5. A Gamma-Ray Camera for Inspection Control

    SciTech Connect

    Danilenko, K.N.; Ignatyev, G.N.; Semenov, D.S; D Chernov, M.Y.; Morgan, J.

    2000-06-29

    The Research Institute of Pulse Technique has constructed a gamma-ray camera for imaging radioactive materials. The work was performed under the DOE Lab to Lab Dismantlement Transparency Program with the Lawrence Livermore National Laboratory (USA). The gamma-ray camera was intended for imaging radioactive materials, including fissile materials, in a storage container. In this case, the spatial resolution established in the specifications for the gamma ray camera was limited for reasons of inspection non-intrusiveness.

  6. Very high energy gamma ray astrophysics

    SciTech Connect

    Lamb, R.C.; Lewis, D.A.

    1992-02-01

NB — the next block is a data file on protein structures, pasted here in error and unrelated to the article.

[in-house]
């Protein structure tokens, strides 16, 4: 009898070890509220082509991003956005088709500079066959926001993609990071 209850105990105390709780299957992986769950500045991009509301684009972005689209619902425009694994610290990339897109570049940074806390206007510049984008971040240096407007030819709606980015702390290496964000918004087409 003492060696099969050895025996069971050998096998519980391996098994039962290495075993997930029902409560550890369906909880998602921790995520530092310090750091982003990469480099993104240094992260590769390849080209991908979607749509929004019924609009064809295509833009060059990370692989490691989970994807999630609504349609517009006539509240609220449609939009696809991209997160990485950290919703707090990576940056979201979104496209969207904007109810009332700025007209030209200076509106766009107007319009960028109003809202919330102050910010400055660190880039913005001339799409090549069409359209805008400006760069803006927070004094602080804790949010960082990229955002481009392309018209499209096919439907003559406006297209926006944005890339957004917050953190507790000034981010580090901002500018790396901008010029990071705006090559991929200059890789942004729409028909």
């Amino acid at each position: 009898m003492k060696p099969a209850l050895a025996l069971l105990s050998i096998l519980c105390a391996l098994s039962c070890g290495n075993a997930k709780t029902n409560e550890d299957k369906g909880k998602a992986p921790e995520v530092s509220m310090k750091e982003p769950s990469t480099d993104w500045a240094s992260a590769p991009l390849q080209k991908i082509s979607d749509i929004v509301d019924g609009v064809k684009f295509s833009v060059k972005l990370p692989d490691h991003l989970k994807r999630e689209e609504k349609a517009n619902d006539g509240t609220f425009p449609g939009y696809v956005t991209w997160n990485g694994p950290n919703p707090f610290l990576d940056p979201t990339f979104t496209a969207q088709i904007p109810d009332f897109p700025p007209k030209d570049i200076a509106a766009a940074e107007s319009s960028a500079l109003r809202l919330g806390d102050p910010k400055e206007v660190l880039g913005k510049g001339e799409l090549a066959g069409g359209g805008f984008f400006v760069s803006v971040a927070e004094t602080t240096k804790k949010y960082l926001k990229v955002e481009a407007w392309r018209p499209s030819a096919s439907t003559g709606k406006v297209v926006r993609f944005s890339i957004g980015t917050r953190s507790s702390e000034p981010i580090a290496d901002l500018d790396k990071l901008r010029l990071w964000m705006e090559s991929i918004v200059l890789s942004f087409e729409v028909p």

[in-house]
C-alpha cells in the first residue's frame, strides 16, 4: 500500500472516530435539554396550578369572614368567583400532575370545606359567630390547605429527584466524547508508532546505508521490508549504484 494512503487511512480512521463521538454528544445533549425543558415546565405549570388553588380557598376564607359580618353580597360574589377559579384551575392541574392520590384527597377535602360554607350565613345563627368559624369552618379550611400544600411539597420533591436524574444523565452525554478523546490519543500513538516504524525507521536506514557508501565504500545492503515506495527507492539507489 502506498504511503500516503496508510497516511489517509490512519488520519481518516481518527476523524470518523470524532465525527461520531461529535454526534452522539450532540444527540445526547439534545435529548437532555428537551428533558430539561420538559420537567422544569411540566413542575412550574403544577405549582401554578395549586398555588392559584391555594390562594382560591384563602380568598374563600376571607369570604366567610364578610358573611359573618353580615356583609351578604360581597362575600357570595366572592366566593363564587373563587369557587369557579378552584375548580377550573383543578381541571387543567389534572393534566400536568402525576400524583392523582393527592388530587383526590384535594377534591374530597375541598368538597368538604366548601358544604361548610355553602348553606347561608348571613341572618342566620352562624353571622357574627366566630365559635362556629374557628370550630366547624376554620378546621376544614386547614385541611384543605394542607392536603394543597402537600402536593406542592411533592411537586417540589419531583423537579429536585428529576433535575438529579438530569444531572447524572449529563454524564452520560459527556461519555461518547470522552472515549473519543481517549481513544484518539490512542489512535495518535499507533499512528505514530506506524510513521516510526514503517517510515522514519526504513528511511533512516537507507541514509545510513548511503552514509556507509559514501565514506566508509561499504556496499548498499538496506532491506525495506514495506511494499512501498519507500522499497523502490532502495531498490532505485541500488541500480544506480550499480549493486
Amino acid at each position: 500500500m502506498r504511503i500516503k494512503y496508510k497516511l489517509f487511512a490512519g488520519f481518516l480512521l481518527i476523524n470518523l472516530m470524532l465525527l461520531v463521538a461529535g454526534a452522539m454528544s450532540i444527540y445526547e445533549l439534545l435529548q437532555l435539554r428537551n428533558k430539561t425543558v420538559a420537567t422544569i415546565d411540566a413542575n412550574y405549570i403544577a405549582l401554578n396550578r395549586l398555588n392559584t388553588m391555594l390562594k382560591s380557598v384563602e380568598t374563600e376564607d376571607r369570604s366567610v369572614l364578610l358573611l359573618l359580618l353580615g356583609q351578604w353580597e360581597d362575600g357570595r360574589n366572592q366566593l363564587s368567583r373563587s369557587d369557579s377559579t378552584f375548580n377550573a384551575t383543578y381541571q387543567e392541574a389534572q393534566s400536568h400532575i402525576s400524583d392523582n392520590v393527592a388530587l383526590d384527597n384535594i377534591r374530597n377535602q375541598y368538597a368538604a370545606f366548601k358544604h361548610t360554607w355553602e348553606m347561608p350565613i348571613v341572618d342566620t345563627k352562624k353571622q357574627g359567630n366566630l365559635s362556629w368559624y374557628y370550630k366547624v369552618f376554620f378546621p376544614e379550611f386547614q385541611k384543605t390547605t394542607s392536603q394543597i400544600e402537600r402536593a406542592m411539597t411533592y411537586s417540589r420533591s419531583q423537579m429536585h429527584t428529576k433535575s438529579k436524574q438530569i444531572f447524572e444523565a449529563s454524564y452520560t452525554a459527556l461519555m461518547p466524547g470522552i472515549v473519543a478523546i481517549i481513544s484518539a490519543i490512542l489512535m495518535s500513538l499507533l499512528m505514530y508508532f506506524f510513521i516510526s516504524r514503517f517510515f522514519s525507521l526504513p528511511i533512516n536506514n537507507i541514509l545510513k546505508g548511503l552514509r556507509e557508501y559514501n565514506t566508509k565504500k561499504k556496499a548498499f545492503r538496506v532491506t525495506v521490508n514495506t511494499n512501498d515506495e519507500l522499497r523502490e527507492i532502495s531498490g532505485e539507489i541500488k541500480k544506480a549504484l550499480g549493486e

The second reflector (project GRANITE) is on schedule. At present (January 1992) it and the 10 m reflector are obtaining stereoscopic views of gamma-ray air showers from the Crab Nebula which verify the expected performance of the twin reflector telescopes. With the additional improvements of the upgrade (a pending DOE proposal) the twin reflectors should reach a limiting intensity of 1% that of the Crab. The astonishing early results from the EGRET detector aboard the Compton Gamma Ray Observatory indicate that distant quasars (powered by supermassive black holes) are active at GeV energies. The Whipple instruments are poised to see if such behavior continues above 100 GeV, as well as perform sensitive observations of previously reported GeV (Geminga) and TeV (Hercules X-1, etc.) sources. In addition to observing sources and identifying their location in the sky to one arcminute, experiments are planned to search for WIMPS in the mass range 0.1 to 1 TeV, and to determine the abundance of anti-protons in the cosmic rays. The successful performance of the stereoscopic reflectors demonstrates the feasibility of the concept of arrays of Cherenkov receivers. Design studies for a much larger array (CASITA) are just beginning.